With Bangladesh achieving an historic draw against Sri Lanka this week, are the so-called weaker sides getting better?
Test cricket’s newest members Bangladesh have tended to be considered to be the whipping boys on the international scene.
A win against the side is expected and any figures that players achieve when playing them are dismissed as “only being against Bangladesh.”
However, on Tuesday the Bangladeshis entered the record books several times over, and led by Mushfiqur Rahim they look a far more formidable side.
The draw they achieved against Sri Lanka was the first time they had done so since they became a Test side in 2000. Bangladesh celebrated it as if it were a victory and in terms of making the rest of world cricket turn round and notice them, it was.
The 638 Rashfiqur’s team reached was the most the nation had ever achieved in their history and the captain grabbed the individual merit of being the first Bangladeshi to score a double-century.
Critics argue it was clearly a batting pitch, but it takes two to tango and Sri Lanka are far from a bad side.
The historical drawn result by Bangladesh came during a good week for the minor cricket countries.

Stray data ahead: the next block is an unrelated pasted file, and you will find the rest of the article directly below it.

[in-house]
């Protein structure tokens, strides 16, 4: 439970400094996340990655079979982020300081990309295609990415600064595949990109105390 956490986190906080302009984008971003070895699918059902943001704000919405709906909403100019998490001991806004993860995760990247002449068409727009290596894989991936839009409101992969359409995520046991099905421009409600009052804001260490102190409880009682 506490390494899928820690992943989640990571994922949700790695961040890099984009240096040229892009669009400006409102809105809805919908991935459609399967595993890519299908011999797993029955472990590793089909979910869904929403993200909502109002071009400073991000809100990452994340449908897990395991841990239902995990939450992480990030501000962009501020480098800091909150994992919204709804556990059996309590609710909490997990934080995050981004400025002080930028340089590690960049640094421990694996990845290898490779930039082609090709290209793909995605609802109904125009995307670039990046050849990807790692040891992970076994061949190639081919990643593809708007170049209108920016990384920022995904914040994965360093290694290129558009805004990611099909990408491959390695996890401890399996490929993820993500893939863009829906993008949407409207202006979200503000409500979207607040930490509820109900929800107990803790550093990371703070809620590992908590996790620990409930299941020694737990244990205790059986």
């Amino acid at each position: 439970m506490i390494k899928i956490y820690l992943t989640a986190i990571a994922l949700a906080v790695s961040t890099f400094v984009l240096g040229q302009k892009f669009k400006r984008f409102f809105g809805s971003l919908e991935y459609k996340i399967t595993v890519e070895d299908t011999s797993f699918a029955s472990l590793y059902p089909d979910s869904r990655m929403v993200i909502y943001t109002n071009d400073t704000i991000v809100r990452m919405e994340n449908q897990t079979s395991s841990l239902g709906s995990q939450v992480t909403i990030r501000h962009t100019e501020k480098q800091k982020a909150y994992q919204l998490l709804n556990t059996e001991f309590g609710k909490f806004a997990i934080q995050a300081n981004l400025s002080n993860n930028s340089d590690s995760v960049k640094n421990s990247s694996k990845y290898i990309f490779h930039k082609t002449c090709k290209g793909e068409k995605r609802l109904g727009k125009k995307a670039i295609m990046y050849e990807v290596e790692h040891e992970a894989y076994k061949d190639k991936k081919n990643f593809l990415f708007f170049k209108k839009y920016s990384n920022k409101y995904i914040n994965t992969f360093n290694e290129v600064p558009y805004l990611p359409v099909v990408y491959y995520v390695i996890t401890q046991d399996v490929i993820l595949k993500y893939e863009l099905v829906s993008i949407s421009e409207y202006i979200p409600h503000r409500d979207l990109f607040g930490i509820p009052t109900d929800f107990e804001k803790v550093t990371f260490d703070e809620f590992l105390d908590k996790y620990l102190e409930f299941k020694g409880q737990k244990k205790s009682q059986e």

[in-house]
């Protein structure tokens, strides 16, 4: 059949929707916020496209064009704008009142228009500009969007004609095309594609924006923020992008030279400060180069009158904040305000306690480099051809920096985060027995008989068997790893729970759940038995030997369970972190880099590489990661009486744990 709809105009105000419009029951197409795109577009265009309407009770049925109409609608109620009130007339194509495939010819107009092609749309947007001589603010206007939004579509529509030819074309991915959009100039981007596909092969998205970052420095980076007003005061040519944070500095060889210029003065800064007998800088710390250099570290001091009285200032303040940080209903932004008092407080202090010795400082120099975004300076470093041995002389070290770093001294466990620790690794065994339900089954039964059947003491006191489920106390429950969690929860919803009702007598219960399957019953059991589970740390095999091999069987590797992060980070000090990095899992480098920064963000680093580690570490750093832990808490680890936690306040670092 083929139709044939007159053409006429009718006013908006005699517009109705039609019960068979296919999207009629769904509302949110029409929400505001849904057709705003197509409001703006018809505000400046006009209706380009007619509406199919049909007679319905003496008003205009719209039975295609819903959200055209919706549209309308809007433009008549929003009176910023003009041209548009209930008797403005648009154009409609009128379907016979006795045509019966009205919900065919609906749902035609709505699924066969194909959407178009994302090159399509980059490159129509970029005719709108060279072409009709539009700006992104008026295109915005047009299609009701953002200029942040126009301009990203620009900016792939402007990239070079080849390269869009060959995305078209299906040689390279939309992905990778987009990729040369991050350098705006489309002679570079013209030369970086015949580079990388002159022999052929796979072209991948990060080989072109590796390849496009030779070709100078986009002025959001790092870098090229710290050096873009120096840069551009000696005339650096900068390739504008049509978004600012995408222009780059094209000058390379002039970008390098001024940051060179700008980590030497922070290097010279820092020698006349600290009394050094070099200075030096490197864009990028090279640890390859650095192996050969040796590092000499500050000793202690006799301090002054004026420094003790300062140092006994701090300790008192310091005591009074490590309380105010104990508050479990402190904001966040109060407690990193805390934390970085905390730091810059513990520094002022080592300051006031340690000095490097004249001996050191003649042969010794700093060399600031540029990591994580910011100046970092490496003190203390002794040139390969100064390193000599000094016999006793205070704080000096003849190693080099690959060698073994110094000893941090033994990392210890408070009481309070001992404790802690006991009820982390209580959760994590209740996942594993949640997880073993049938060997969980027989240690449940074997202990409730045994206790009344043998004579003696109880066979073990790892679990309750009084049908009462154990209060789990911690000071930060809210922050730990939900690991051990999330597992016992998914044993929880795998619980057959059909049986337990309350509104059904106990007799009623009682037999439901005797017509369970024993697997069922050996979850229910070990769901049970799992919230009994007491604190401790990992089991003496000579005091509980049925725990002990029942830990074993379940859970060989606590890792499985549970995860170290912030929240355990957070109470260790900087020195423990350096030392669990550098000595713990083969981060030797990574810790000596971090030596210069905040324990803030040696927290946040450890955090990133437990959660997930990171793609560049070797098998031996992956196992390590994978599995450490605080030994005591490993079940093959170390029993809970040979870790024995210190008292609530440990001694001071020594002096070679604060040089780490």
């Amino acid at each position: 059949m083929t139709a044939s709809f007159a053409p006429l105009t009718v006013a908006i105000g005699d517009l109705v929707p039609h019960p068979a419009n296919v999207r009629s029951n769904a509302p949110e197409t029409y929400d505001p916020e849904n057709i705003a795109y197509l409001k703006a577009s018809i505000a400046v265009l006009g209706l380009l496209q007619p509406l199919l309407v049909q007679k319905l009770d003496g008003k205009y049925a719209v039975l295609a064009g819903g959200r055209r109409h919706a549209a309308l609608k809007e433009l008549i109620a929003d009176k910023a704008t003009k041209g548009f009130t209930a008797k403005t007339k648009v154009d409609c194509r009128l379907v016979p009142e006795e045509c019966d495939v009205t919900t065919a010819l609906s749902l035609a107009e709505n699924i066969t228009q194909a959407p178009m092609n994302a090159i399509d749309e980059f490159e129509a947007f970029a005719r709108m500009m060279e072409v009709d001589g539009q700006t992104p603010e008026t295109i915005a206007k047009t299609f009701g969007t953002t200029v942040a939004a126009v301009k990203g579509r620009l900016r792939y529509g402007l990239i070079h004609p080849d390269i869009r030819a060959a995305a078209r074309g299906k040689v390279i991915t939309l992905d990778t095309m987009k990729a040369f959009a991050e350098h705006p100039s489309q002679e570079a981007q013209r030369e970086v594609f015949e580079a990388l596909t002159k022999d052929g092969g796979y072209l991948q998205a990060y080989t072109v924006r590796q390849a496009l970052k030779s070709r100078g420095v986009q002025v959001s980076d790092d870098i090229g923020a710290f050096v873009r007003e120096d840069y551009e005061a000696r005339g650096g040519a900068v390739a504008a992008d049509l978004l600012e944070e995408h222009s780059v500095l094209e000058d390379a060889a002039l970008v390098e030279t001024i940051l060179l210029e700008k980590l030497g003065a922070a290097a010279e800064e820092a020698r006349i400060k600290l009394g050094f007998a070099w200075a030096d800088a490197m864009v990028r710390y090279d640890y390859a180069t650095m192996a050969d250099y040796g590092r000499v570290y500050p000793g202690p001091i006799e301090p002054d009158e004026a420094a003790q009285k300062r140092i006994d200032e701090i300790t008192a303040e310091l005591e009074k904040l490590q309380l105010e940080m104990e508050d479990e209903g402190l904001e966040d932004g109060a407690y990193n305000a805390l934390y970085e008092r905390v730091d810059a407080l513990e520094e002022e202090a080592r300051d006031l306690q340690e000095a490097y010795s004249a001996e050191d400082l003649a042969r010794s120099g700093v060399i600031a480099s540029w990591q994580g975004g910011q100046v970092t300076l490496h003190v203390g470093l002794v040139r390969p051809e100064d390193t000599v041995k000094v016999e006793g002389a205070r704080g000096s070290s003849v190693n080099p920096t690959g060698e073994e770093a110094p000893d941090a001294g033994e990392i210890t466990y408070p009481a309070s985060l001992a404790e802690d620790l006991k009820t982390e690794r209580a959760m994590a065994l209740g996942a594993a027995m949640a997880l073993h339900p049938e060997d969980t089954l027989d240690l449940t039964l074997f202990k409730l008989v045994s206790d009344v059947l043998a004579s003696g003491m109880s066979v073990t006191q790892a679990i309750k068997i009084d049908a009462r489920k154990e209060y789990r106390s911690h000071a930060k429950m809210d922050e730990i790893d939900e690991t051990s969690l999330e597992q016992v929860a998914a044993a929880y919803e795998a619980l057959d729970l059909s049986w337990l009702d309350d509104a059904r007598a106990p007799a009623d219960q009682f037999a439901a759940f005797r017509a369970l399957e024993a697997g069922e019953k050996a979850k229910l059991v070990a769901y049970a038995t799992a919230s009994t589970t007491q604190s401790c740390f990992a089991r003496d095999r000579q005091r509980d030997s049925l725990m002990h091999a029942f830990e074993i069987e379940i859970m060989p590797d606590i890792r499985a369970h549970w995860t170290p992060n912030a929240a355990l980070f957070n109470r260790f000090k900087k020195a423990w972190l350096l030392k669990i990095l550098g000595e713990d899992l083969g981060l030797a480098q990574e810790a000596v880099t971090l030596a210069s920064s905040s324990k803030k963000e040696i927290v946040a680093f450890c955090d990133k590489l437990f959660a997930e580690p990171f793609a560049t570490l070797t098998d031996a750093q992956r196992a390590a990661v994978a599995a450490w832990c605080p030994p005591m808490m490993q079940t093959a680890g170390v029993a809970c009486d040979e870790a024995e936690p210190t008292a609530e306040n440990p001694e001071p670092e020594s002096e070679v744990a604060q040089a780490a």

The ICC announced that Ireland, the Netherlands, Scotland and Zimbabwe would all be receiving extra funding over the next three years to improve their national teams.
Out of those four Zimbabwe are currently the only Test-playing nation, but perhaps with this extra funding there could be three new members in the near future.
In fact it was a testament to the idea that the gap is being closed between the likes of Bangladesh and Zimbabwe and the other Test nations, that the West Indies were also awarded funding.
The once great cricket power have severely fallen from grace in the last 20 years and are coincidentally currently only just edging ahead of Zimbabwe in the first of a two-match Test series.
It may not be too much longer before the term “Test minnows” is a thing of the past.